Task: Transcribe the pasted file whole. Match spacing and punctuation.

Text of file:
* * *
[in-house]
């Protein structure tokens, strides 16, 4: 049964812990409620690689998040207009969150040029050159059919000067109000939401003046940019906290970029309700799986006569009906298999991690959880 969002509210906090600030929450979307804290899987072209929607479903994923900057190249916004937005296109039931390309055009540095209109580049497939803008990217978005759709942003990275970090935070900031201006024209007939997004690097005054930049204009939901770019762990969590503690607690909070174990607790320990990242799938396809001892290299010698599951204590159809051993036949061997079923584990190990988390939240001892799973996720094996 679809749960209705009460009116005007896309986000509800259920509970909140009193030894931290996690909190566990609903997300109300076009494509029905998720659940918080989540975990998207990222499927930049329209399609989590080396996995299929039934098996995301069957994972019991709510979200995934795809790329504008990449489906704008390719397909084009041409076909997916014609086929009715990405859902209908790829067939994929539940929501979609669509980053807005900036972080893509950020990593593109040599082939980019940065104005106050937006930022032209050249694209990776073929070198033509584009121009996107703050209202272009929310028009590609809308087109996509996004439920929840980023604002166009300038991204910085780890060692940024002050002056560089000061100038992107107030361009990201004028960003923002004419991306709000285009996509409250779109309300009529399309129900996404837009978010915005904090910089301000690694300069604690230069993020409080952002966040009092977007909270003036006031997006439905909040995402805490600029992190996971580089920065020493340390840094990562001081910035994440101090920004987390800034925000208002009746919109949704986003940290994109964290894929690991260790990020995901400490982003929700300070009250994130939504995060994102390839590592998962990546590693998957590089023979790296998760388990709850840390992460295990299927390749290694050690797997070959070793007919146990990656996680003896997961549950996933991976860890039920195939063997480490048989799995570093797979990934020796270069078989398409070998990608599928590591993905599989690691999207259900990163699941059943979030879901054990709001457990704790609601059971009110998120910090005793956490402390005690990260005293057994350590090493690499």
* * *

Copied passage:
[in-house]
């Protein structure tokens, strides 16, 4: 049964812990409620690689998040207009969150040029050159059919000067109000939401003046940019906290970029309700799986006569009906298999991690959880 969002509210906090600030929450979307804290899987072209929607479903994923900057190249916004937005296109039931390309055009540095209109580049497939803008990217978005759709942003990275970090935070900031201006024209007939997004690097005054930049204009939901770019762990969590503690607690909070174990607790320990990242799938396809001892290299010698599951204590159809051993036949061997079923584990190990988390939240001892799973996720094996 679809749960209705009460009116005007896309986000509800259920509970909140009193030894931290996690909190566990609903997300109300076009494509029905998720659940918080989540975990998207990222499927930049329209399609989590080396996995299929039934098996995301069957994972019991709510979200995934795809790329504008990449489906704008390719397909084009041409076909997916014609086929009715990405859902209908790829067939994929539940929501979609669509980053807005900036972080893509950020990593593109040599082939980019940065104005106050937006930022032209050249694209990776073929070198033509584009121009996107703050209202272009929310028009590609809308087109996509996004439920929840980023604002166009300038991204910085780890060692940024002050002056560089000061100038992107107030361009990201004028960003923002004419991306709000285009996509409250779109309300009529399309129900996404837009978010915005904090910089301000690694300069604690230069993020409080952002966040009092977007909270003036006031997006439905909040995402805490600029992190996971580089920065020493340390840094990562001081910035994440101090920004987390800034925000208002009746919109949704986003940290994109964290894929690991260790990020995901400490982003929700300070009250994130939504995060994102390839590592998962990546590693998957590089023979790296998760388990709850840390992460295990299927390749290694050690797997070959070793007919146990990656996680003896997961549950996933991976860890039920195939063997480490048989799995570093797979990934020796270069078989398409070998990608599928590591993905599989690691999207259900990163699941059943979030879901054990709001457990704790609601059971009110998120910090005793956490402390005690990260005293057994350590090493690499």